According to reports, Tata Power Co Ltd is evaluating renewable energy projects totalling over 2,800 MW for acquisition.
In October, the company had acquired a 39-MW wind farm in Gujarat, and since then, the country’s largest private sector integrated power company has been flooded with offers.
In an interview with Business Line, Rahul Shah, Chief, Business Development, India Business and Renewables, said the company has received offers to take over 2,500 MW of hydro power, 300 MW of wind and 80 MW of solar energy units, spread across the country.
You are getting so many offers. Are they distress sales?
It is basically due to the financial stress in the system.
For some, it is more of a distress sale, where their main or parent business is under stress.
For others, it is rationalisation — whether they want to be in renewable energy or not.
Some others, who had invested for accelerated depreciation and enjoyed the benefit, now want to capitalise their assets. More than 50 per cent of the wind farms for sale fall in this category.
Why the financial overhang? After all, promoters must have planned for repayments…
Lenders and financial institutions have over-exposure to the power sector and now are scrutinising the credentials of the promoters, which they were not looking so stringently earlier.
In an under-construction project, one needs to keep bringing in equity, else lenders and financial institutions will not provide the balance.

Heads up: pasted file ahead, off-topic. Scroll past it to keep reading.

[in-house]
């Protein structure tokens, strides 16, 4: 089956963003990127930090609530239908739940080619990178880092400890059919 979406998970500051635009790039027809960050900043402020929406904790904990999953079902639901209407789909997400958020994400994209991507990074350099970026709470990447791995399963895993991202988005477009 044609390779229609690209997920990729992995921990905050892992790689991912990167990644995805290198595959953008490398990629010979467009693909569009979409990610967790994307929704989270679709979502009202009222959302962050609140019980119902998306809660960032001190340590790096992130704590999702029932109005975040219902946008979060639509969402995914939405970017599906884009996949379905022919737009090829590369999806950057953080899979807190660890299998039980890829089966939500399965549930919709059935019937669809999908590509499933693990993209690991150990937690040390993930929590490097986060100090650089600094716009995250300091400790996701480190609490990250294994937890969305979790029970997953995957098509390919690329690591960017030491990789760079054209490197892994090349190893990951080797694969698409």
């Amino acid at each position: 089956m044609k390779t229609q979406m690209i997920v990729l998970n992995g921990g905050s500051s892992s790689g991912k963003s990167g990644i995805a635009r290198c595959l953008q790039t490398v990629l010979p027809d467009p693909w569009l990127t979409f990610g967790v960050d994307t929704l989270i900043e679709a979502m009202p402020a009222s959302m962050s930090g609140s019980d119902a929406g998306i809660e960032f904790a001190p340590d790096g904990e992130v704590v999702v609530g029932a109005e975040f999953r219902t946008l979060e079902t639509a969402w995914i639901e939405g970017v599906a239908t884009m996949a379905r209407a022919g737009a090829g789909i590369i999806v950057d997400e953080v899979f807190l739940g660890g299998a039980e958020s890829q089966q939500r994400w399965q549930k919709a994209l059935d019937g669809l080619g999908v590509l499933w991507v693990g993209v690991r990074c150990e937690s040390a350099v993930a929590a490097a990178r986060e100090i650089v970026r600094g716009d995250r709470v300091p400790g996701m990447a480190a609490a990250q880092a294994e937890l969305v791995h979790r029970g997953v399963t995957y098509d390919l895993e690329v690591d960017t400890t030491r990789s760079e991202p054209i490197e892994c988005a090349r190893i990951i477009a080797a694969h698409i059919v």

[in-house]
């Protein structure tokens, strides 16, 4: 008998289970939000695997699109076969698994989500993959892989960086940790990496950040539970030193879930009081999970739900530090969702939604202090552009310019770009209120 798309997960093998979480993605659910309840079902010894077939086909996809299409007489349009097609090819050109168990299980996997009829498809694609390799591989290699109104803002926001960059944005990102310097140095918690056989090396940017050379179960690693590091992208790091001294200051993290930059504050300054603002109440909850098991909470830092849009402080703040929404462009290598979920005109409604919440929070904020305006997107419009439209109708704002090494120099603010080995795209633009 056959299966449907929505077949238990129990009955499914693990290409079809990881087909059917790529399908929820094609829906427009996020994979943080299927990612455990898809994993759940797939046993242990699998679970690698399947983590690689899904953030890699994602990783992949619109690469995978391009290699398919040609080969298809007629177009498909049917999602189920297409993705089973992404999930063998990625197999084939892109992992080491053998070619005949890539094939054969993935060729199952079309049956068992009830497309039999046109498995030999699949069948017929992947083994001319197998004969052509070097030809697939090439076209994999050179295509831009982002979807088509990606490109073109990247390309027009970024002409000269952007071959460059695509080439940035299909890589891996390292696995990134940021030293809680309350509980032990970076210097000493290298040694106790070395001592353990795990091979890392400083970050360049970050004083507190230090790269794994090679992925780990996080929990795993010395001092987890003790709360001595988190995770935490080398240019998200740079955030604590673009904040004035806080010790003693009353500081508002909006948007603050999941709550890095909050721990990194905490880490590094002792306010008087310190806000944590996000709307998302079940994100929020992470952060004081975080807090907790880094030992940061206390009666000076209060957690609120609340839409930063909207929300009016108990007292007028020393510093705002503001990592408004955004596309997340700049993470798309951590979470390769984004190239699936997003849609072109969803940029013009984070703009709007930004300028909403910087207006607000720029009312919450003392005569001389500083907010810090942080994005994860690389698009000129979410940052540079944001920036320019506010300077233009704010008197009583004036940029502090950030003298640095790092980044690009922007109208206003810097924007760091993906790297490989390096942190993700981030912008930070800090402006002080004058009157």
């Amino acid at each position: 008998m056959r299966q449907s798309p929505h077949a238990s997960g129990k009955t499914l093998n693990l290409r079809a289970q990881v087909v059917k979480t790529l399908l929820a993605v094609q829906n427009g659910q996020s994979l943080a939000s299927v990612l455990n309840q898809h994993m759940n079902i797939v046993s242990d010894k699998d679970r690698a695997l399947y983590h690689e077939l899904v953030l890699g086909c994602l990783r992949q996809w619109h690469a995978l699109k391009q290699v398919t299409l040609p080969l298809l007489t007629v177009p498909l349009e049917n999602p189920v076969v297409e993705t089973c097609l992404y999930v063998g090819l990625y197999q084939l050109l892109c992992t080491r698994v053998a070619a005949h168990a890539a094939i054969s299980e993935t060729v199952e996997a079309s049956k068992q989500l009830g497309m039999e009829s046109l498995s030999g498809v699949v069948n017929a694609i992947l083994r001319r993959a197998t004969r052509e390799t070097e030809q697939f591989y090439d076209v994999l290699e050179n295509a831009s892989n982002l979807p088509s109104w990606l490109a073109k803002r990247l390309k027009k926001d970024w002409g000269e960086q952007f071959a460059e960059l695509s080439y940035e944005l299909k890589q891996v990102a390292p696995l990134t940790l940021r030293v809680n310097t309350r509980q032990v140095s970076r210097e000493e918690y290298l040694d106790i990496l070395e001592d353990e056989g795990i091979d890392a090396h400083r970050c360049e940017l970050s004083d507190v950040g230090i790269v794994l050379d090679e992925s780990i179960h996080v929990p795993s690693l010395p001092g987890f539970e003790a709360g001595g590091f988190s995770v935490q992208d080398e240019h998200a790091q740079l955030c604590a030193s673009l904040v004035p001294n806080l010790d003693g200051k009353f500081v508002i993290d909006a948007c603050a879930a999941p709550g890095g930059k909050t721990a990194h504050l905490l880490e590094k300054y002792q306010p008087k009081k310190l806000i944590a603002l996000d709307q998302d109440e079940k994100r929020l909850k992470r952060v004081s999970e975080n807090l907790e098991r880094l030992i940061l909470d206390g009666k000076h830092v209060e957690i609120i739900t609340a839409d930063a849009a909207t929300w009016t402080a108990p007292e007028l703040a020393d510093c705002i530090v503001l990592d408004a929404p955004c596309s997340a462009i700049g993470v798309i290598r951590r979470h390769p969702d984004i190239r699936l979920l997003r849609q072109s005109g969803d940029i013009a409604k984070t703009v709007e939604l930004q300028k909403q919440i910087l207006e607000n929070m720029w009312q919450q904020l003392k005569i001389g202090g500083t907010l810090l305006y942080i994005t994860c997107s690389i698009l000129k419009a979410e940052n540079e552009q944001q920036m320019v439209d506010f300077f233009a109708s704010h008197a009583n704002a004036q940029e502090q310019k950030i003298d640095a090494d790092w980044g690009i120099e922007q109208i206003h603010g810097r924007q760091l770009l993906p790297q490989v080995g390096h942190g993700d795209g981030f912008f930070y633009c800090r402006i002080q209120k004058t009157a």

The hydro projects on sale — of 2,500 MW — appear to be large…
More projects were allotted to people outside the power sector than to those within.
Of the total, operational projects for sale are more than those under construction.
They are in the North and North-Eastern States — Himachal Pradesh, Uttrakhand and Sikkim.
Are you close to inking any deal?
It is a question of whether the value you offer is something that the exiting party finds reasonable. We hope to close a few deals by the end of this fiscal.
Your top management has made it categorical that it will not undertake large investment projects until it gets compensatory tariff for its 4,000 MW Mundra plant…
We have to be selective, but then we have to evaluate everything.
This is the time when there is stress and opportunity as well. There is a huge number of assets doing the rounds, and nobody seems to be having the money.
Why is your solar portfolio small?
We have about 29-plus MW of solar. We have been a little cautious where we build the plant, who we sell to and also the tariffs we are selling at.
We had been called conservative, but now people accept we were prudent. In wind power, we have about 437 MW in India.
What about the National Solar Mission?
We did not participate in the past as we did not have land and were circumspect about the sale of power and payments.
Now that these issues have been addressed over the last two years, and with land with us, we are evaluating the options.